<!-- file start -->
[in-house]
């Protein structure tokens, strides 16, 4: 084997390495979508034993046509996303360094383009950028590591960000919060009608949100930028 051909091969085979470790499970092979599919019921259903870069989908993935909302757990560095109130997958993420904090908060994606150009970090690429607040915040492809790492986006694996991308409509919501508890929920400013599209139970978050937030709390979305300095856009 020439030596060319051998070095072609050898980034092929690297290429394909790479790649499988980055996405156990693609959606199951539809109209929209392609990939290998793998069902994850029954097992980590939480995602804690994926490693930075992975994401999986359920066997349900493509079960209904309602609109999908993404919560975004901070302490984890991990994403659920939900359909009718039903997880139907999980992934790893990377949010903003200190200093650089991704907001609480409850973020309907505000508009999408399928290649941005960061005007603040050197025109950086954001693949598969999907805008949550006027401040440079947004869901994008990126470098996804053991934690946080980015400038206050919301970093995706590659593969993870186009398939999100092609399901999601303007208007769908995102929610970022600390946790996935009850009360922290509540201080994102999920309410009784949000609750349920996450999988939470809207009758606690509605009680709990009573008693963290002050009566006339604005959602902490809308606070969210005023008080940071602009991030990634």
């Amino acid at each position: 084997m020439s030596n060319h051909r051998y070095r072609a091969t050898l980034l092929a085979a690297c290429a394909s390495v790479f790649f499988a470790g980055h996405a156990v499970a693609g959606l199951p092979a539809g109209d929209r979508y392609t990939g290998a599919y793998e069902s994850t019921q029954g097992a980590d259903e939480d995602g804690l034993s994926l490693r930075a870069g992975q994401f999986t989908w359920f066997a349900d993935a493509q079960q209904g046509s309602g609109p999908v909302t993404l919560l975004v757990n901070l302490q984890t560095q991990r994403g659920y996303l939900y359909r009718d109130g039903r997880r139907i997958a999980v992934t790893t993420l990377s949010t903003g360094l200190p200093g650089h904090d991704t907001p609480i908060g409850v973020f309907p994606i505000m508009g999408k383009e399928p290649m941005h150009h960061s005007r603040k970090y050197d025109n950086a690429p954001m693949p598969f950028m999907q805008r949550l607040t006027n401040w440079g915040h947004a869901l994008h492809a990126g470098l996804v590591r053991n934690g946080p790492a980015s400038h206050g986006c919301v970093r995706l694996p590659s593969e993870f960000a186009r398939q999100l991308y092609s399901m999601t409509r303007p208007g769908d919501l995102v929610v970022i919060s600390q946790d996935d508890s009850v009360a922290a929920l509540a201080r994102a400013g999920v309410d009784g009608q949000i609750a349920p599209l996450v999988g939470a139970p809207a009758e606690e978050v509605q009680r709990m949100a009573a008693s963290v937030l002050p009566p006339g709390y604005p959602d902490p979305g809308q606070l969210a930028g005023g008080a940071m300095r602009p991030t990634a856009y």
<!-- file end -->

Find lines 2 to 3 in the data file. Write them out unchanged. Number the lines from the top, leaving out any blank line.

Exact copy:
């Protein structure tokens, strides 16, 4: 084997390495979508034993046509996303360094383009950028590591960000919060009608949100930028 051909091969085979470790499970092979599919019921259903870069989908993935909302757990560095109130997958993420904090908060994606150009970090690429607040915040492809790492986006694996991308409509919501508890929920400013599209139970978050937030709390979305300095856009 020439030596060319051998070095072609050898980034092929690297290429394909790479790649499988980055996405156990693609959606199951539809109209929209392609990939290998793998069902994850029954097992980590939480995602804690994926490693930075992975994401999986359920066997349900493509079960209904309602609109999908993404919560975004901070302490984890991990994403659920939900359909009718039903997880139907999980992934790893990377949010903003200190200093650089991704907001609480409850973020309907505000508009999408399928290649941005960061005007603040050197025109950086954001693949598969999907805008949550006027401040440079947004869901994008990126470098996804053991934690946080980015400038206050919301970093995706590659593969993870186009398939999100092609399901999601303007208007769908995102929610970022600390946790996935009850009360922290509540201080994102999920309410009784949000609750349920996450999988939470809207009758606690509605009680709990009573008693963290002050009566006339604005959602902490809308606070969210005023008080940071602009991030990634």
């Amino acid at each position: 084997m020439s030596n060319h051909r051998y070095r072609a091969t050898l980034l092929a085979a690297c290429a394909s390495v790479f790649f499988a470790g980055h996405a156990v499970a693609g959606l199951p092979a539809g109209d929209r979508y392609t990939g290998a599919y793998e069902s994850t019921q029954g097992a980590d259903e939480d995602g804690l034993s994926l490693r930075a870069g992975q994401f999986t989908w359920f066997a349900d993935a493509q079960q209904g046509s309602g609109p999908v909302t993404l919560l975004v757990n901070l302490q984890t560095q991990r994403g659920y996303l939900y359909r009718d109130g039903r997880r139907i997958a999980v992934t790893t993420l990377s949010t903003g360094l200190p200093g650089h904090d991704t907001p609480i908060g409850v973020f309907p994606i505000m508009g999408k383009e399928p290649m941005h150009h960061s005007r603040k970090y050197d025109n950086a690429p954001m693949p598969f950028m999907q805008r949550l607040t006027n401040w440079g915040h947004a869901l994008h492809a990126g470098l996804v590591r053991n934690g946080p790492a980015s400038h206050g986006c919301v970093r995706l694996p590659s593969e993870f960000a186009r398939q999100l991308y092609s399901m999601t409509r303007p208007g769908d919501l995102v929610v970022i919060s600390q946790d996935d508890s009850v009360a922290a929920l509540a201080r994102a400013g999920v309410d009784g009608q949000i609750a349920p599209l996450v999988g939470a139970p809207a009758e606690e978050v509605q009680r709990m949100a009573a008693s963290v937030l002050p009566p006339g709390y604005p959602d902490p979305g809308q606070l969210a930028g005023g008080a940071m300095r602009p991030t990634a856009y």